Abortion

On this West Virginia Morning, we learn about a family-owned Black newspaper in Virginia that just celebrated its 80th anniversary. The publisher, Claudia Whitworth, is rejecting the idea that people only want to hear negative stories. Also, in this show, we hear an excerpt from the latest episode of Us & Them exploring whether the topic of abortion has become too heavily divided to discuss differences civilly.

Updated at 5:35 p.m.

A sharply divided U.S. Supreme Court stood by its most recent abortion-rights precedent Monday, delivering a major defeat to abortion opponents who had hoped for a reversal of fortunes at the court with the addition of two new Trump-appointed justices.

By a 5-4 vote, the court struck down a Louisiana law that was virtually identical to a Texas law it invalidated just four years ago. Chief Justice John Roberts cast the fifth and decisive vote.

Office of Gov. Jim Justice

West Virginia's attorney general on Thursday said a ban on elective medical procedures during the coronavirus pandemic will reduce abortions but will be upheld in an eventual legal challenge.

The executive order, which went into effect this week, mirrors directives in other Republican-controlled states that been temporarily blocked by federal judges. West Virginia's order, which doesn't explicitly include abortion, says that it applies to all procedures that aren't “immediately medically necessary to preserve the patient's life or long-term health” to preserve medical supplies and protective equipment.

Office of Gov. Jim Justice

Gov. Jim Justice has signed into law a controversial bill that would force doctors to use “reasonable medical judgement” in the event of an unsuccesful abortion. The new law, which has been taken up by other red state legislatures in recent years, has been seen as largely symbolic — considering laws protecting newborns are already on the books. 

The House of Delegates passed a bill known as the Born Alive Abortion Survivors Protection Act. It calls on doctors to use "reasonable medical judgement" in the event of an unsuccessful abortion, and it passed with bi-partisan support.

West Virginia Legislative Photography

The West Virginia House Health and Human Resources Committee has advanced a bill that would ensure medical care for a fetus born alive following an ineffective abortion.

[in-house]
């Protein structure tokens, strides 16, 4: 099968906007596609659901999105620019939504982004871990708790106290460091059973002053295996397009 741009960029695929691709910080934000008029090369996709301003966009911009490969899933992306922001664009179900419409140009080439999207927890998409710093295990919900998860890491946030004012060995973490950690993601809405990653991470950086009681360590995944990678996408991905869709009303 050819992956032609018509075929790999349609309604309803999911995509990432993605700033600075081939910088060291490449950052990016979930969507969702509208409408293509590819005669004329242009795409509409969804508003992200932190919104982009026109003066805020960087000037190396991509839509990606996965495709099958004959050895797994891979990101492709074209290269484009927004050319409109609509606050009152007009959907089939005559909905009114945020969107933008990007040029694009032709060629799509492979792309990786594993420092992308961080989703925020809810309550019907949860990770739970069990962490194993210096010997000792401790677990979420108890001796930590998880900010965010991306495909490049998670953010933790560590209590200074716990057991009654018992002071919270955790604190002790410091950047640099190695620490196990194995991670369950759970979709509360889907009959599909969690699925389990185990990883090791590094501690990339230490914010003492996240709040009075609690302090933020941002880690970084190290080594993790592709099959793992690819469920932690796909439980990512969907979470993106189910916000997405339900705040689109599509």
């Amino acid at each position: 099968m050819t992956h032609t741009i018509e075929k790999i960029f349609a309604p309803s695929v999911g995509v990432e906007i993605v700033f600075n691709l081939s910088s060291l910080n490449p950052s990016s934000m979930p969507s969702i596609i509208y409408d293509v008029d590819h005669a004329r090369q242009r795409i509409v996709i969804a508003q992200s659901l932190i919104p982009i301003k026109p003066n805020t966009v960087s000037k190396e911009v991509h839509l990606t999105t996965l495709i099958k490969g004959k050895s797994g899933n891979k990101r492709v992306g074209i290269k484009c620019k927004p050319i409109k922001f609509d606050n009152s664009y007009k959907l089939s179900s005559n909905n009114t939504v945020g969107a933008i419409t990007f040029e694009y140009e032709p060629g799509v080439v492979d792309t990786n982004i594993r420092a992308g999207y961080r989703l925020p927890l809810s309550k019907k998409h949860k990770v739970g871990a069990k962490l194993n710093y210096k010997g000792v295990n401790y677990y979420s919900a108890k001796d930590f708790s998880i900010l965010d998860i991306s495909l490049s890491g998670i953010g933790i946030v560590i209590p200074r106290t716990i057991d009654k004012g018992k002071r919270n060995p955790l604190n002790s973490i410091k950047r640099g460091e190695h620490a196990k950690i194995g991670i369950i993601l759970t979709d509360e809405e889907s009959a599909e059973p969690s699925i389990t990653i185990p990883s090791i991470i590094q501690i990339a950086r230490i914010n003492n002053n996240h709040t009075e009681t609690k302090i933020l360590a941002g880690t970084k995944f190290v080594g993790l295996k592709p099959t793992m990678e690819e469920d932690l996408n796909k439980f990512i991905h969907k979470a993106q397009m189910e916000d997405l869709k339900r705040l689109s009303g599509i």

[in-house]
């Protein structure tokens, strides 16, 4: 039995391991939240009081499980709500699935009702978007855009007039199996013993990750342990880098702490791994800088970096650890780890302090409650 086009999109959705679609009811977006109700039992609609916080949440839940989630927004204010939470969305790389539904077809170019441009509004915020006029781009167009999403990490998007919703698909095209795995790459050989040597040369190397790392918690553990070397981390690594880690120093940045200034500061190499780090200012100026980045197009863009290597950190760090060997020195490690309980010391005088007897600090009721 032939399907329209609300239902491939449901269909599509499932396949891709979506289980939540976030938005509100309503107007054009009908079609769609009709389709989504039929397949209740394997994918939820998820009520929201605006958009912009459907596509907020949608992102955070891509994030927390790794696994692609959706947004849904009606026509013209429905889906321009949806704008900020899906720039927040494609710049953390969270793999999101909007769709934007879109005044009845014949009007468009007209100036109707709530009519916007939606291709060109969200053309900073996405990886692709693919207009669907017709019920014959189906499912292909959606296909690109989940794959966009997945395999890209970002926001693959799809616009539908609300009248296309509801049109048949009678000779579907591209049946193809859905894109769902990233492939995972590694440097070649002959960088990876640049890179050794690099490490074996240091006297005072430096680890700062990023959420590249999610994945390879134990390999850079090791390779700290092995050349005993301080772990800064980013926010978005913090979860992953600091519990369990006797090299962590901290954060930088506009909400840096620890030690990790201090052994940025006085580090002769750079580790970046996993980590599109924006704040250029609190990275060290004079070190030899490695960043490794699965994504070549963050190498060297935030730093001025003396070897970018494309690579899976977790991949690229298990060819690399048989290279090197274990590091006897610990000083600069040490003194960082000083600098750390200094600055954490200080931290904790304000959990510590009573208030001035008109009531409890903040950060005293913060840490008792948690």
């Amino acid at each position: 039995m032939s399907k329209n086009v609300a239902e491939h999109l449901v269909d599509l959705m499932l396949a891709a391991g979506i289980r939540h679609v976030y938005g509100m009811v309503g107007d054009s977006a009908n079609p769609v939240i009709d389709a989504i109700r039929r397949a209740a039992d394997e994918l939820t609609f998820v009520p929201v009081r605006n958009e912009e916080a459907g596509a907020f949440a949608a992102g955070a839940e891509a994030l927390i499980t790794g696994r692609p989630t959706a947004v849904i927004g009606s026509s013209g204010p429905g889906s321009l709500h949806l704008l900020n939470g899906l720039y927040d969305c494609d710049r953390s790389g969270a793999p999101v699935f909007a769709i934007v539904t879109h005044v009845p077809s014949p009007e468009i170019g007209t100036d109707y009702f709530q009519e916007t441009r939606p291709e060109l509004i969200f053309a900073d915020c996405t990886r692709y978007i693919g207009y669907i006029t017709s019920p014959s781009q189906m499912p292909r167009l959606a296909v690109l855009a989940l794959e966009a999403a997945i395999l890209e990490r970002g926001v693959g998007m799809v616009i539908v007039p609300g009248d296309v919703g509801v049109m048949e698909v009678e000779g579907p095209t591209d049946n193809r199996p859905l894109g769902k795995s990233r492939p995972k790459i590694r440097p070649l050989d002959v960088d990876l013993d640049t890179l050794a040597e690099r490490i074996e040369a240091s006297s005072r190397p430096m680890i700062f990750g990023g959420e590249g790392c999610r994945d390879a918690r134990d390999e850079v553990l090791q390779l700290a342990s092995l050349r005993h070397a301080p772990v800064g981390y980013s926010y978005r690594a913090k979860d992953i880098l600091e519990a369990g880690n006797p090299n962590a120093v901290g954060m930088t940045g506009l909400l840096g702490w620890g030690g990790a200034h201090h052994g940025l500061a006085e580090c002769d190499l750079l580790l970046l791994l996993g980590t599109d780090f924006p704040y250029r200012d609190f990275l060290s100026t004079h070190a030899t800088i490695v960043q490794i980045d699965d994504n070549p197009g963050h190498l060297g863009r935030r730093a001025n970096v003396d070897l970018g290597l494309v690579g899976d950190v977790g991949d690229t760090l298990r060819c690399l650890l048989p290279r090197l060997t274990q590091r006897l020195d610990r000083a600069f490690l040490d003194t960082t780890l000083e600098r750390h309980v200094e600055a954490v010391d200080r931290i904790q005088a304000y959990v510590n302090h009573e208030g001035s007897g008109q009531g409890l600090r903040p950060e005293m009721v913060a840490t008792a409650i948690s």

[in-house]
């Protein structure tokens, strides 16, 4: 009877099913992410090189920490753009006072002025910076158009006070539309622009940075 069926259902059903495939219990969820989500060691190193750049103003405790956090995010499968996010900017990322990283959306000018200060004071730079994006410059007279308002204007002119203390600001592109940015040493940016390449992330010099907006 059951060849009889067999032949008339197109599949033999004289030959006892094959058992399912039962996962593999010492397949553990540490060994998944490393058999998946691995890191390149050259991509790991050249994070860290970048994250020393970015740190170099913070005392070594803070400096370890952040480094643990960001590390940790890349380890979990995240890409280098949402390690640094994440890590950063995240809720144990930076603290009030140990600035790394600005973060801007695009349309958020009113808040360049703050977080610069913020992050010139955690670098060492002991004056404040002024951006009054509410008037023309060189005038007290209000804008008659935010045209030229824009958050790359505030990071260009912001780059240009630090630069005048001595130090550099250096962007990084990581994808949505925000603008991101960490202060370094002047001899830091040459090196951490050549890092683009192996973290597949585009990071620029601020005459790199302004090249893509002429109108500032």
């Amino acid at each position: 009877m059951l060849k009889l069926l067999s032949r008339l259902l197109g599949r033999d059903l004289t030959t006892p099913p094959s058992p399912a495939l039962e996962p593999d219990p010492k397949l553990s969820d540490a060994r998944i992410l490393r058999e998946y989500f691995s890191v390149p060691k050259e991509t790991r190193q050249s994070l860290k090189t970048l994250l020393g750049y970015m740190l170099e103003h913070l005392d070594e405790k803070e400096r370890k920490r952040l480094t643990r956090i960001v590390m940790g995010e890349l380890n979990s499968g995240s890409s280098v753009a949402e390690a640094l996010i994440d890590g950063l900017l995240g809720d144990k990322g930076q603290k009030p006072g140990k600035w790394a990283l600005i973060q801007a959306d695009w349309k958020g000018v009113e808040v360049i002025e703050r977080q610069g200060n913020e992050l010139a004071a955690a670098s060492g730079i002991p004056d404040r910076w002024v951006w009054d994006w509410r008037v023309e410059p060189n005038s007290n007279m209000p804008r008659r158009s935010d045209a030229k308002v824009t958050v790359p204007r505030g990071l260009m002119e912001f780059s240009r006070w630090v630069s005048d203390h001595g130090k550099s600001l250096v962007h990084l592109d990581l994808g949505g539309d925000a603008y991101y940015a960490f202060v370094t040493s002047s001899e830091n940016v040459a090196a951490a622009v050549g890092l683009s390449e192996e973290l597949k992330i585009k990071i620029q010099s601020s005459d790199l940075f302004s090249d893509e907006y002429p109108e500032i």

House Bill 4007 is known as the Born Alive Abortion Survivors Protection Act. The measure would direct physicians to exercise “reasonable medical judgement” should a fetus be alive following an abortion. 

Us & Them: Abortion Divides

Nov 27, 2019

Do you disagree with any of your close friends or family members about abortion? When’s the last time you actually talked about it? For many of us, the abortion debate defines Us & Them and sometimes, we feel it better to avoid the subject altogether.

Recently, several states have enacted laws restricting access to abortion services. Some states have signed laws banning the proceedure and next year, the U.S. Supreme Court hears a case that could change the right to legal abortion.

West Virginia Morning
West Virginia Public Broadcasting

On this West Virginia Morning, abortion can be a hot button topic to avoid around the Thanksgiving table. But it’s a key issue at the heart of a highly polarized political climate. Several states now have abortion restrictions in place. Some states have signed abortion bans, but those aren’t in effect yet. And next year, the U.S. Supreme Court is scheduled to hear a case that could change the right to legal abortion.

WVPB Graphic Illustration

Separate constitutional measures on West Virginia's Nov. 6 ballot would allow lawmakers to restrict or ban tax-payer funded abortions and have some control over the state judiciary's budget.

West Virginia Legislative Services

Voters in November will decide on a resolution that would effectively strip the constitutional right to have an abortion in West Virginia.